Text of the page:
If you want to see what's inside a comet, you've got to break some spacecraft.
- By Tony Reichhardt
- Air & Space magazine, May 2005
(Page 3 of 3)
The drama may not end with cratering. One important question about comets, particularly old ones like Tempel 1, is whether centuries of swinging in toward the sun has caused their volatile components, like water, to have boiled away. If not, reservoirs may be bottled up inside that will vent once the hard crust is breached. If Deep Impact opens such a vent, says A’Hearn, “my guess is that it will come within minutes. It could certainly be hours. Days I think is unlikely.”
The venting could be violent, with large jets of gas spewing into space. And if the nucleus contains lots of water vapor, Schultz says, “we may cause an explosion inside the comet,” one powerful enough to break Tempel 1 apart. That’s unlikely, says Schultz, “but as an experimentalist, you never say never.”
Some of Schultz’s simulations show big plates of crust flying off after the impact. By tracing the ballistic arc of the plates, the scientists could determine the comet’s gravity, and therefore its mass—a fundamental property that has never been measured for a comet.
During and after the explosion, the mothership’s cameras and spectrometers will be busily scanning the crater and the icy dust that comes flying out. The pristine material A’Hearn hopes to see—ices that haven’t been crunched, melted, or altered by sunlight since they first formed—could be dozens of feet deep, or right below the surface. The important clues about the early solar system will be the relative abundances of water, carbon monoxide, and carbon dioxide. From the proportions, the scientists will be able to deduce the temperature at which the compounds formed. That in turn will help them understand the conditions under which the solar system was created.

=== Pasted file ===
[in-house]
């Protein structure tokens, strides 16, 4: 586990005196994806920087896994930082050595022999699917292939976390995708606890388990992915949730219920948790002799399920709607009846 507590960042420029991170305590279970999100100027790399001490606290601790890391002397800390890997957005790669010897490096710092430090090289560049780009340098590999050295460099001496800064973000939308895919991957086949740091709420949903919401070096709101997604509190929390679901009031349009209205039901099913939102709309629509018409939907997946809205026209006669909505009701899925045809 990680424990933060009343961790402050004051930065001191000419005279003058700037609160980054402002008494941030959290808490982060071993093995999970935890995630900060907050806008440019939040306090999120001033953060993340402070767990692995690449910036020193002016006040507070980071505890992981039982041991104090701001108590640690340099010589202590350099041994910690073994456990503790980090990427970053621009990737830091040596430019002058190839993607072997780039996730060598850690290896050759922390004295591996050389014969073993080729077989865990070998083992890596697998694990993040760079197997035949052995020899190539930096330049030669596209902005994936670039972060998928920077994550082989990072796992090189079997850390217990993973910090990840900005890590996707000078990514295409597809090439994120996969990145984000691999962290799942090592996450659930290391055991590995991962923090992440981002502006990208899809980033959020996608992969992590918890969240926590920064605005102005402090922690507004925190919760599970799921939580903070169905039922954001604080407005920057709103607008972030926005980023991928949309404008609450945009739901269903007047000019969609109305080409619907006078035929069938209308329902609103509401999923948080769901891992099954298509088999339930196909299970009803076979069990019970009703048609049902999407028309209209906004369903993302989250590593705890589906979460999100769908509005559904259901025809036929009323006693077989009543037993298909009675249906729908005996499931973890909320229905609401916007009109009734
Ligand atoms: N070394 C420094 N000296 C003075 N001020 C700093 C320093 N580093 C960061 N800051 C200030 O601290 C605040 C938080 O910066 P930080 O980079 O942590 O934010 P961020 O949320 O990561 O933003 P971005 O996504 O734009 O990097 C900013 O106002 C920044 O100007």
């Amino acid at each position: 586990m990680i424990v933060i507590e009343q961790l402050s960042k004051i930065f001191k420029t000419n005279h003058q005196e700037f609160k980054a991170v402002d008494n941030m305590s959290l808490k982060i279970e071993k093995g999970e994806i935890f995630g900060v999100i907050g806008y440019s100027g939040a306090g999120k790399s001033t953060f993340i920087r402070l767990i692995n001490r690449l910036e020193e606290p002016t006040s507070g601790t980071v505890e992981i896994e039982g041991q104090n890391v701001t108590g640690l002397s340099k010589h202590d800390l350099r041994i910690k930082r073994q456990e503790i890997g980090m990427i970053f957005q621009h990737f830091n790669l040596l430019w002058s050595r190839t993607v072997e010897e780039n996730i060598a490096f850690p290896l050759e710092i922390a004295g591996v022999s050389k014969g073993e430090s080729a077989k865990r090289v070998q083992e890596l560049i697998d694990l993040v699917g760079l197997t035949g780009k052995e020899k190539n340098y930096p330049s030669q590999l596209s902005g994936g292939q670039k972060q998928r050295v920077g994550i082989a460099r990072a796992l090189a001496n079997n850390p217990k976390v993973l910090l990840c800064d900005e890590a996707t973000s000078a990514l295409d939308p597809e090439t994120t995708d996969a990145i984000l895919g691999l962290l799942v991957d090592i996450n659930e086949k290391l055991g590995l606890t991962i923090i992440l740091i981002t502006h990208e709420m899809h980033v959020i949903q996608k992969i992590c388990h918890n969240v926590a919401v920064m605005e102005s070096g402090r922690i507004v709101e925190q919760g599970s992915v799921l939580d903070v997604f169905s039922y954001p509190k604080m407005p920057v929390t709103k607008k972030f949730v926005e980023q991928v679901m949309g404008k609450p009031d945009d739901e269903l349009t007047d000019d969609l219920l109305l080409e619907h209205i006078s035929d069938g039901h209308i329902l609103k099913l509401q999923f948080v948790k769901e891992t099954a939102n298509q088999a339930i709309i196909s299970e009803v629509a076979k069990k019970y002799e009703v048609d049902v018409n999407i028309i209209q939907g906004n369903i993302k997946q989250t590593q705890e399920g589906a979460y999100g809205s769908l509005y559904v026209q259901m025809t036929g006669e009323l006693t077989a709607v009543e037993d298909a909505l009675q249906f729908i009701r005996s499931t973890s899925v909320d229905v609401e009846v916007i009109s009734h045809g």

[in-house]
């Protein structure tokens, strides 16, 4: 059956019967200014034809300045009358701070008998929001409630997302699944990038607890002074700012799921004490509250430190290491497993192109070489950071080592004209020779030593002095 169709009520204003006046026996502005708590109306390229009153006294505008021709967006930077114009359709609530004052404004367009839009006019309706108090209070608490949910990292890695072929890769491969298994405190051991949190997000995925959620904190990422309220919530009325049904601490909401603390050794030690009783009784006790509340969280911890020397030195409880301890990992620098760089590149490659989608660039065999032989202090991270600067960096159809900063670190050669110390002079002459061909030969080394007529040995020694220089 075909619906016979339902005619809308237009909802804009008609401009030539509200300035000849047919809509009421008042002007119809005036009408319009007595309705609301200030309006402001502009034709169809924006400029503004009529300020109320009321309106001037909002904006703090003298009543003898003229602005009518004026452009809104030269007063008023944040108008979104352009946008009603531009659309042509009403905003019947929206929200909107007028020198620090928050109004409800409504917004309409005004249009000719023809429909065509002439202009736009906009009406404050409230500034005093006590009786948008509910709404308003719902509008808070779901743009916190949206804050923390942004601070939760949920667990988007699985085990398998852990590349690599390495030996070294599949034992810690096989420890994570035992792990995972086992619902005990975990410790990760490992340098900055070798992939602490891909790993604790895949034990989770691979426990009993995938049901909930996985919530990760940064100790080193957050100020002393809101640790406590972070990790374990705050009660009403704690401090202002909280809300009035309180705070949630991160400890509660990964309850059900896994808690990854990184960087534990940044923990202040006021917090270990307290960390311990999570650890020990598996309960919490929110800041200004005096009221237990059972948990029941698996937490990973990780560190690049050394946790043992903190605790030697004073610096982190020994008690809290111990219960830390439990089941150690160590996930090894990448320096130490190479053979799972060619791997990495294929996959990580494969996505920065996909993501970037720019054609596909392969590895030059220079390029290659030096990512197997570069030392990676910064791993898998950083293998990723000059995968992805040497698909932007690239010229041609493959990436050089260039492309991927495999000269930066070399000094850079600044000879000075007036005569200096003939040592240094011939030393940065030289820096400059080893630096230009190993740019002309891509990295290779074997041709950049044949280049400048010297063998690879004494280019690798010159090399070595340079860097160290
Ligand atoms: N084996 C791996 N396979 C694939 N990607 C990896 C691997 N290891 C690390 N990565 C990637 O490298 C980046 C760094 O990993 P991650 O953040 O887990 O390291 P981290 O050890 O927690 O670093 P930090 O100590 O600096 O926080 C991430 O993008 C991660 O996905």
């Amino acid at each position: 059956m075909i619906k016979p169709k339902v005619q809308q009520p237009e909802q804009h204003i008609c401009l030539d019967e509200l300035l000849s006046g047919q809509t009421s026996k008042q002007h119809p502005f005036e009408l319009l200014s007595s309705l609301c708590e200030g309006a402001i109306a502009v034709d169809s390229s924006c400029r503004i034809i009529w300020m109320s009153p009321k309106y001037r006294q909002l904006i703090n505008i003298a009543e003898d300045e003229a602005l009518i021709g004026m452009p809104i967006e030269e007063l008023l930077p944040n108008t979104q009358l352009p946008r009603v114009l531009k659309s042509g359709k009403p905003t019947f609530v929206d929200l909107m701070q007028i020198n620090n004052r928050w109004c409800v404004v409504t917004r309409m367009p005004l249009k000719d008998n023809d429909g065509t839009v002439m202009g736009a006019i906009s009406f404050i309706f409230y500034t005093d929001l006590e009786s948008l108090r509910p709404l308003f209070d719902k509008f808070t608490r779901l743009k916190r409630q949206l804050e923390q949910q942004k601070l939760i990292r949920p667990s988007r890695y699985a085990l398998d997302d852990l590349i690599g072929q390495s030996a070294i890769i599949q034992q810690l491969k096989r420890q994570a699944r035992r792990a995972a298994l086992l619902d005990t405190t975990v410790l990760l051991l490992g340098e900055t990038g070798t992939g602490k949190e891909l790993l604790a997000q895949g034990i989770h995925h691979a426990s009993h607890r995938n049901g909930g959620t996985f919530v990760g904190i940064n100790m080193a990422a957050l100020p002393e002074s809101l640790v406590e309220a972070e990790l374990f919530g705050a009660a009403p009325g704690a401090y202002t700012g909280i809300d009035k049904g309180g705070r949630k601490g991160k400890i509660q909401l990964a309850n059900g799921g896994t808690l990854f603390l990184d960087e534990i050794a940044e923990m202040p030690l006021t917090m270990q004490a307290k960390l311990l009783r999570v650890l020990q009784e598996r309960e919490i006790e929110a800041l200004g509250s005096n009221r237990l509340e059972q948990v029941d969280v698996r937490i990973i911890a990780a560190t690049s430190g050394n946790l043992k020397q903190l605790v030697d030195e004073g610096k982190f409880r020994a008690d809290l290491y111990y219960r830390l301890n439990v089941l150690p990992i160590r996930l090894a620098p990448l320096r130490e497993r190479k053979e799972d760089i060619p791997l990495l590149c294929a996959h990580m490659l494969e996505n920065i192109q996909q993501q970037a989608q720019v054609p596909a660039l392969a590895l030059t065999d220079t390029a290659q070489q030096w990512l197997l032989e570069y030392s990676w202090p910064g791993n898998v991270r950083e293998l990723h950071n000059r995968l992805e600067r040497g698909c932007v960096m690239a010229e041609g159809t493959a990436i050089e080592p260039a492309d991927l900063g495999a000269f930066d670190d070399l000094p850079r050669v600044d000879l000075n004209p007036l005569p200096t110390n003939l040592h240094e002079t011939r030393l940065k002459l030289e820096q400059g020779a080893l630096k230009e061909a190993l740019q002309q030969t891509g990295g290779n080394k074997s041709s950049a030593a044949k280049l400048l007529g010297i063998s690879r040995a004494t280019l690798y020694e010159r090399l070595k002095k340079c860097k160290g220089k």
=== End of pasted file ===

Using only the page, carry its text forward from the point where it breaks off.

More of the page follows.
Another uncertainty is driving the scientists crazy: They don’t know the exact shape of the elongated comet nucleus—where it bulges and where it’s thinner. And the uncertainty makes navigating Deep Impact trickier.
Because the orbit of Tempel 1 is well known, the team will be able to put the craft on a trajectory that comes reasonably close to the comet. But to ensure that it actually makes contact, the impactor will, in the last 24 hours of its journey, rely on onboard software that makes small course corrections based on images the probe takes as it closes in. The navigation system will direct the craft’s hydrazine thrusters to guide Deep Impact to the brightest area on the comet. But if the slowly turning comet is shaped like a dumbbell, its brightness will be constantly changing, and that could fool the system into charting a course that misses the comet completely. The team has been tweaking the software to account for the uncertainty, though, and A’Hearn is now “99 percent confident” that the craft will hit the target.
The world will be watching. Most big observatories in Hawaii, like the twin Keck Telescopes on Mauna Kea, will be trained on Tempel 1 at the critical moment. A’Hearn and some of the team members will watch from the Jet Propulsion Laboratory in Pasadena, California, where Deep Impact’s data will be received. They will all be anxious to see if years of work will produce 13-plus minutes of unique data. If the team pulls it off, Deep Impact will make humanity’s first direct contact with a comet nucleus.
Did we mention that all the fireworks take place on the 4th of July? A perfect date for making history.